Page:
I really, really loved the first book in this series, Winter Tide, so when I had the opportunity to read an ARC of Deep Roots, I jumped at the chance. I really enjoyed both books, but was also a bit surprised by how different they were. In Winter Tide, the plot felt almost secondary to me: what I loved about the book was the character development and the approach to themes of chosen family and how to rebuild one's life. Deep Roots, on the other hand, felt much faster-paced, and the plot seemed to I really, really loved the first book in this series, Winter Tide, so when I had the opportunity to read an ARC of Deep Roots, I jumped at the chance. I really enjoyed both books, but was also a bit surprised by how different they were. In Winter Tide, the plot felt almost secondary to me: what I loved about the book was the character development and the approach to themes of chosen family and how to rebuild one's life. Deep Roots, on the other hand, felt much faster-paced, and the plot seemed to drive it a lot more. Rather than being a warm story about family and healing, Deep Roots seemed to be a not-entirely-resolved debate about philosophy, identity, and how humanity (and individuals) can and should relate to the size of the universe and the presence of beings and societies incomprehensibly larger, older, and more powerful than us. Not to mention how we need to learn to relate to our own differences: we may all be monsters here, but we're certainly not all the same sort of monster. That's not to say that the characters in Deep Roots weren't important: they certainly were. I loved getting to visit with Aphra's retinue again, and the addition of flashbacks from other characters' points of view was a wonderful addition. Some of the flashback scenes were incredibly heartwarming: seeing Spector and Charlie first really get to know each other left me strongly wishing my partner was there to hold me. And some of the new characters we met were wonderful as well: I found myself strangely drawn to Audrey's cousin, and I really hope that we see more of her in the future. Speaking of which, Winter Tide felt like a self-contained stand-alone book. I was quite surprised--but very excited--when I found out a sequel was coming out. The ending to Deep Roots felt a bit less like a satisfactory end to the story, and I really hope that Ruthanna Emrys will write a third book in the series, soon: we need to find out how the changes at the end of this story play out. The first time I read Winter Tide, I broke down crying at the beauty of the story several times. The first time I read Deep Roots, I don't think I cried at all, but I felt like I shared some of Aphra's pain at discovering more moral and philosophical complexity in a world that she had thought she'd finally gotten her grip back on. I really can't wait to see what the third book makes me feel, even though what I know of the world--ours and that of the Mythos--makes me suspect things won't get easier.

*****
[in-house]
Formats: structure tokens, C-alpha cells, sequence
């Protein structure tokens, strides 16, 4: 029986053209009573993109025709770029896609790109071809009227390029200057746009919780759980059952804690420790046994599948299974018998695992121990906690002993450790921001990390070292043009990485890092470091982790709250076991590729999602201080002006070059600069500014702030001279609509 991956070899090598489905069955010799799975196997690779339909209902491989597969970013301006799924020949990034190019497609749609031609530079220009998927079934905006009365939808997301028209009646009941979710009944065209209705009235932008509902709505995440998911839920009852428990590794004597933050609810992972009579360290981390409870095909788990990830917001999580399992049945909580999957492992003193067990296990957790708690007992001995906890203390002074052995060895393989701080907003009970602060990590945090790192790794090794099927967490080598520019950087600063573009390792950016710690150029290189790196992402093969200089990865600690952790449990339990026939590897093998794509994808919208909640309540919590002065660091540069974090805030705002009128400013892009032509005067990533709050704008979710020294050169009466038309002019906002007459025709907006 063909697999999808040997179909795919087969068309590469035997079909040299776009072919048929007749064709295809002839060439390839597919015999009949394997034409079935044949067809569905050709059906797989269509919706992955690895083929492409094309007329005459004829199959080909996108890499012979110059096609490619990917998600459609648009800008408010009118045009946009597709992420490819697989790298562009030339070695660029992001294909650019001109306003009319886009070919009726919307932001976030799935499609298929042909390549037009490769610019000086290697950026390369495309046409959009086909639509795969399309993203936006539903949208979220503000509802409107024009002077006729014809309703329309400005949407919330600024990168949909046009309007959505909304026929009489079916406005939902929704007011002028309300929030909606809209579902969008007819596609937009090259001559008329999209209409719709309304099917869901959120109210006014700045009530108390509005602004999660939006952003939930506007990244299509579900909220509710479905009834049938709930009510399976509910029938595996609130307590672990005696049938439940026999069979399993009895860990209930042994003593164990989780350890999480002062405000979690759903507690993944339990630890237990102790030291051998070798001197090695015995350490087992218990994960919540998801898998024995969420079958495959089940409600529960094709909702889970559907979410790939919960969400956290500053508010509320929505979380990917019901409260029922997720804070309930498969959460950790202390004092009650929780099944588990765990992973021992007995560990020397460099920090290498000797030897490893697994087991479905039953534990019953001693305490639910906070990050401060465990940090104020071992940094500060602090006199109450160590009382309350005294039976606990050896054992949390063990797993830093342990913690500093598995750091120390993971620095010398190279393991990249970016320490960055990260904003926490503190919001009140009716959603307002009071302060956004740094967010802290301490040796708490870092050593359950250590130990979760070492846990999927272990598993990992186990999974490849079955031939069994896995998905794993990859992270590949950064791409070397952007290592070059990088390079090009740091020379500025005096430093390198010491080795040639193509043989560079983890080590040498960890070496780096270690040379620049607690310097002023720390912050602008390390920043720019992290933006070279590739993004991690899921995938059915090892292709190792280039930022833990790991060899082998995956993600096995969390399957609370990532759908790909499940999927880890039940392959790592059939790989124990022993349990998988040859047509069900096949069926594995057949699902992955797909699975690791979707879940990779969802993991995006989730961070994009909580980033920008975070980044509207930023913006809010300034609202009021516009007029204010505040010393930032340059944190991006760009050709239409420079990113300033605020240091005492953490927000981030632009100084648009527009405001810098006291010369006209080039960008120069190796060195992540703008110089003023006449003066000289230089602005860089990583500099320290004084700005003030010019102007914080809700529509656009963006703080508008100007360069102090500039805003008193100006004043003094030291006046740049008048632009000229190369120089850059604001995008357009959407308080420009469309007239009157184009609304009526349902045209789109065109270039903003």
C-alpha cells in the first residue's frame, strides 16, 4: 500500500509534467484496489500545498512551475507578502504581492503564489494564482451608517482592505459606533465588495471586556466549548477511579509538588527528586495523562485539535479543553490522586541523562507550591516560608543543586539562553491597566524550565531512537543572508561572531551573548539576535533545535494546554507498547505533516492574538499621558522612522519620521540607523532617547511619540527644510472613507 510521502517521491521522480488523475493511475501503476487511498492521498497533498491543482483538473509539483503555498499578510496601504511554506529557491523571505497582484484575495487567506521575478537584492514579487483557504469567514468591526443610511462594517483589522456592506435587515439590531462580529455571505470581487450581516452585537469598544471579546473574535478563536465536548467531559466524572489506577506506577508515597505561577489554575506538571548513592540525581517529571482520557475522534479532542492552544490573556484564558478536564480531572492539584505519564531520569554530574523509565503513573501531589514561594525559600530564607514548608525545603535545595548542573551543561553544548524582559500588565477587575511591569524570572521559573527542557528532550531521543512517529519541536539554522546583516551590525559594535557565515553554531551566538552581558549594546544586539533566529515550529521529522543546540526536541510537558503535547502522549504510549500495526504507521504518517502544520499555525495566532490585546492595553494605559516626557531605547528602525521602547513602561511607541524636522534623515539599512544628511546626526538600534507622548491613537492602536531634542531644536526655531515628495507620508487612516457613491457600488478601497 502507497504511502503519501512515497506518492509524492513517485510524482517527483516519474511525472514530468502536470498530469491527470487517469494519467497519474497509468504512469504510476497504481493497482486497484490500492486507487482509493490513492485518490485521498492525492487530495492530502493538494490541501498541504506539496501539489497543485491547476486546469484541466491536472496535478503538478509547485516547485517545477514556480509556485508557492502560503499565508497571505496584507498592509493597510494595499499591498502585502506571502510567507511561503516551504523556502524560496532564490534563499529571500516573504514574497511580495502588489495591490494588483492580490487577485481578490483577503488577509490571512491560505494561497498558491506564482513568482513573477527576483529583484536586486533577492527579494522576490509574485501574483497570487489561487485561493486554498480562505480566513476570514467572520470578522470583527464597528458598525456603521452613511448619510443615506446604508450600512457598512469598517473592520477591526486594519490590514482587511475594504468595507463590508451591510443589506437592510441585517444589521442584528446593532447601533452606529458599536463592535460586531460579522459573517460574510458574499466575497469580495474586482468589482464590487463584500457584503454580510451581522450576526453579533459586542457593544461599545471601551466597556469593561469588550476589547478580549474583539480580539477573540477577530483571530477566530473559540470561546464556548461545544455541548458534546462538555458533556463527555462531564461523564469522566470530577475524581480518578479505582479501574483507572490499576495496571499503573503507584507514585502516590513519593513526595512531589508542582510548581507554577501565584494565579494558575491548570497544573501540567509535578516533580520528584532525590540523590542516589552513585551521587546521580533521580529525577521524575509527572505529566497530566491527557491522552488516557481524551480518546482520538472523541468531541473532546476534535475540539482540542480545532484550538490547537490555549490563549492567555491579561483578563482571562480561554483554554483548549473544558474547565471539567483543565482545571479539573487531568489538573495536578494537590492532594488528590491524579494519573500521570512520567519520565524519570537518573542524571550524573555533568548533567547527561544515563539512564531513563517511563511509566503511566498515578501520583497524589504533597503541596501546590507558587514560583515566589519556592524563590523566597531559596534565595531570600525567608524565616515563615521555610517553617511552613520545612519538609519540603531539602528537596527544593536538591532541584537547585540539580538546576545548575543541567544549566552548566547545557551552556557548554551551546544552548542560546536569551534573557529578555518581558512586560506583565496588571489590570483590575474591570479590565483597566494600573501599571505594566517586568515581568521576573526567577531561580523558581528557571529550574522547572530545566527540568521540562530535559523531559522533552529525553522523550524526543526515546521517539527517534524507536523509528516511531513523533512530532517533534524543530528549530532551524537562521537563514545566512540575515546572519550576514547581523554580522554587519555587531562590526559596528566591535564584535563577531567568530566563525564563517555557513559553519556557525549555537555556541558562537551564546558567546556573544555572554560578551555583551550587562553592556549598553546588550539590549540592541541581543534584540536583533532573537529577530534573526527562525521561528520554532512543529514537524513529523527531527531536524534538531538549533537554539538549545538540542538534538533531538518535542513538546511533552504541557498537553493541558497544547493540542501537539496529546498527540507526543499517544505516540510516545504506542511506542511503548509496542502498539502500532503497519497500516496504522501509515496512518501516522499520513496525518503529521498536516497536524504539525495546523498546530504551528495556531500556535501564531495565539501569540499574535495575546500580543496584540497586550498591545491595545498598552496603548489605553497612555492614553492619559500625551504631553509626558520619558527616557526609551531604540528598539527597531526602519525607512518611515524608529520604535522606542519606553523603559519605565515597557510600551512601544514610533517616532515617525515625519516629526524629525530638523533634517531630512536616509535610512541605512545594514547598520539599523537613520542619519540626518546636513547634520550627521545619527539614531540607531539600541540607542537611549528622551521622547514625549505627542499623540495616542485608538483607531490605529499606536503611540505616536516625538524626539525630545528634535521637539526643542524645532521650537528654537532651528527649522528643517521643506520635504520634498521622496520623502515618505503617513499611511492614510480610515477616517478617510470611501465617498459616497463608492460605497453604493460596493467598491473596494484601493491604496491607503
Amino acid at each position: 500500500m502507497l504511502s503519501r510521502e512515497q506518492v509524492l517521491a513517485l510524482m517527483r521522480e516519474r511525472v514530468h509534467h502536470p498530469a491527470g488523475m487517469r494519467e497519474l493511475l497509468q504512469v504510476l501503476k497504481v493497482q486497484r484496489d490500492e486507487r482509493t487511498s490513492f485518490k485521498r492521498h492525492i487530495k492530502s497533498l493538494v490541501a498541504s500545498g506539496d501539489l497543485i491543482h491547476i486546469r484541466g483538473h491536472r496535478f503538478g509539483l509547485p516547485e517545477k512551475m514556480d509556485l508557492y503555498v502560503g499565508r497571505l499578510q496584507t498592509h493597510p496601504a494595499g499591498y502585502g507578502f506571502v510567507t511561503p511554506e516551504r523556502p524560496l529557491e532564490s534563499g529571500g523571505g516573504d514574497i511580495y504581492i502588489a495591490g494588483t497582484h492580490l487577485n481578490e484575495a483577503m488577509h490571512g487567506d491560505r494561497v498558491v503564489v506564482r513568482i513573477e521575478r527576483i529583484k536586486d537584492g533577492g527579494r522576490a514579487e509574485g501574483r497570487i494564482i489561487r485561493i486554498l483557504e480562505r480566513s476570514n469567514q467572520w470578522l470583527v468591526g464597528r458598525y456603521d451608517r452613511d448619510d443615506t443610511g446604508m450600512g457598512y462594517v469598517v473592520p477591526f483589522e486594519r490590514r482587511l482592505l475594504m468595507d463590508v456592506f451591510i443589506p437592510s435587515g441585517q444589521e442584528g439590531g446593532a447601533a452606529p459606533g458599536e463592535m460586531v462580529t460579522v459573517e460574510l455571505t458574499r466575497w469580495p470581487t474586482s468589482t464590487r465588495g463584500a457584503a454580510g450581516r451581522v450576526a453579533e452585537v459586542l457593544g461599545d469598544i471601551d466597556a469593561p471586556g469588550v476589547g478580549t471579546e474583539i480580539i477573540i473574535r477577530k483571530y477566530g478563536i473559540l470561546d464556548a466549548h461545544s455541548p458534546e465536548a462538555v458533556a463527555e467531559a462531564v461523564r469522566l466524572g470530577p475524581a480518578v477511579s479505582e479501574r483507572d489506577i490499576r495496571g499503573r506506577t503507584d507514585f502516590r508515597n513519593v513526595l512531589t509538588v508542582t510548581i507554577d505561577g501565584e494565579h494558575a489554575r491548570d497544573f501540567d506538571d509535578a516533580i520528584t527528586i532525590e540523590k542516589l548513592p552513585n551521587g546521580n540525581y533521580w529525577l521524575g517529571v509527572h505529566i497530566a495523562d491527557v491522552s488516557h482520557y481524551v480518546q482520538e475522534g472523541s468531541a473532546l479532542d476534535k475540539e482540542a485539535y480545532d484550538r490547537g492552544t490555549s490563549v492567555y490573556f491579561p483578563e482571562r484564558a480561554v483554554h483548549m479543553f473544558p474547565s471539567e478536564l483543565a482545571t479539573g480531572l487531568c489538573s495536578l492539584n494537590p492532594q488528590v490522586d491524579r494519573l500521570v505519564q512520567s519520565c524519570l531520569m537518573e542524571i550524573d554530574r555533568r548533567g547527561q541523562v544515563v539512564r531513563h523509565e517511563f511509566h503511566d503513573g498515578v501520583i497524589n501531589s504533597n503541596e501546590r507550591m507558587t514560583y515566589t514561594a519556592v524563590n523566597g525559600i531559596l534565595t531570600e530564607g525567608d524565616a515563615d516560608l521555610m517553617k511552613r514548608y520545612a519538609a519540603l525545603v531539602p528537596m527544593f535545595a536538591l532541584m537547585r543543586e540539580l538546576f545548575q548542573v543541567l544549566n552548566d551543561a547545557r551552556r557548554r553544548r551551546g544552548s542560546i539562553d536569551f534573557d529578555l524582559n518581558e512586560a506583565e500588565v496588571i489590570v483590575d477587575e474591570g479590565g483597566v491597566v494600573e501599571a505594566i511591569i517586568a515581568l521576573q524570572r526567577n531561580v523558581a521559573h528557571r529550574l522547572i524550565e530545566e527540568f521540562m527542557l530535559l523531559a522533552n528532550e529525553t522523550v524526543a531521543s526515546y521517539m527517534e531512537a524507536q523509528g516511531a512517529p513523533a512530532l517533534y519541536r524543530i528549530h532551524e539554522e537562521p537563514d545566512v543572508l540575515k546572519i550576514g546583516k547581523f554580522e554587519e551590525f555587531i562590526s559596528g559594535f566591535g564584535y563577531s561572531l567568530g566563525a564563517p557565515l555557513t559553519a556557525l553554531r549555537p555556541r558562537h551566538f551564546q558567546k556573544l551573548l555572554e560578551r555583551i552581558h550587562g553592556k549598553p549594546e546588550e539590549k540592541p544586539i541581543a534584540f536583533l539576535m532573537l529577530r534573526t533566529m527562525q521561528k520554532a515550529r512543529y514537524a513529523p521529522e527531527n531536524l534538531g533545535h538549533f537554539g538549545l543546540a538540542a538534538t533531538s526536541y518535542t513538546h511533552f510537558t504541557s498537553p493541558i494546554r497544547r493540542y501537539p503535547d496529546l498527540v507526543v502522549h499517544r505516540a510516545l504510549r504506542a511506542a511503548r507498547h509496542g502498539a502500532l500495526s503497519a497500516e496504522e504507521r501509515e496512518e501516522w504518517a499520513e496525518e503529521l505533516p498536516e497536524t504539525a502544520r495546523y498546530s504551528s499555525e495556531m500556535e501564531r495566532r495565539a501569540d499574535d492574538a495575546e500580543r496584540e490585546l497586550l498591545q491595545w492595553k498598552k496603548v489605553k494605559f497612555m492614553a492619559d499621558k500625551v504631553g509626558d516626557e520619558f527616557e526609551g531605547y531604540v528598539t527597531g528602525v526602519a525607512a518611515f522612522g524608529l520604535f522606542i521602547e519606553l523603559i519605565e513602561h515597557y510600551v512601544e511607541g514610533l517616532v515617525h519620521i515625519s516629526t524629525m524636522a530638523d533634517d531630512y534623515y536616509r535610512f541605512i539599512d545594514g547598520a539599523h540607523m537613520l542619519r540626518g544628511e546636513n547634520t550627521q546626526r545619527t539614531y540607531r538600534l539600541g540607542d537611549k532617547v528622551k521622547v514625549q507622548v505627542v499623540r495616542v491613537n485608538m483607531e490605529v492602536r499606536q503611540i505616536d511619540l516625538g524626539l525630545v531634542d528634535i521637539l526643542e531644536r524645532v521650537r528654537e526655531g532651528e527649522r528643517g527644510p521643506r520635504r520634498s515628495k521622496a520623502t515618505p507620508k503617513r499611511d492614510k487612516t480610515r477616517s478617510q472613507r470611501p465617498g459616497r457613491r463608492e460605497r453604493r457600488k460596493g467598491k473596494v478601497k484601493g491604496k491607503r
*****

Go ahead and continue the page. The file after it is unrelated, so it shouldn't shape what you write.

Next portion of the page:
6. 5 out of 5

    Kam

    What I find most interesting about this particular pattern of themes and the way they emerge in the novel is that the author presents a potential solution to a very real problem. We all want the world to be a better place. We want to vanquish oppression and fear, and be really, truly free. But in order to do that, we first need to be open and honest with the people around us about who we are and what we are, while at the same time being accepting of those differences. However, to get to that poi What I find most interesting about this particular pattern of themes and the way they emerge in the novel is that the author presents a potential solution to a very real problem. We all want the world to be a better place. We want to vanquish oppression and fear, and be really, truly free. But in order to do that, we first need to be open and honest with the people around us about who we are and what we are, while at the same time being accepting of those differences. However, to get to that point, we need to work at it, because that’s just how the world works: nothing of true value can be had for free. We cannot simply wish a better world into being, nor can we start from scratch. We have to work with what we have – and since this imperfect, uncaring world is all we’ve got, we might as well start here, with what we can change: ourselves. Full review here: https://wp.me/p21txV-FB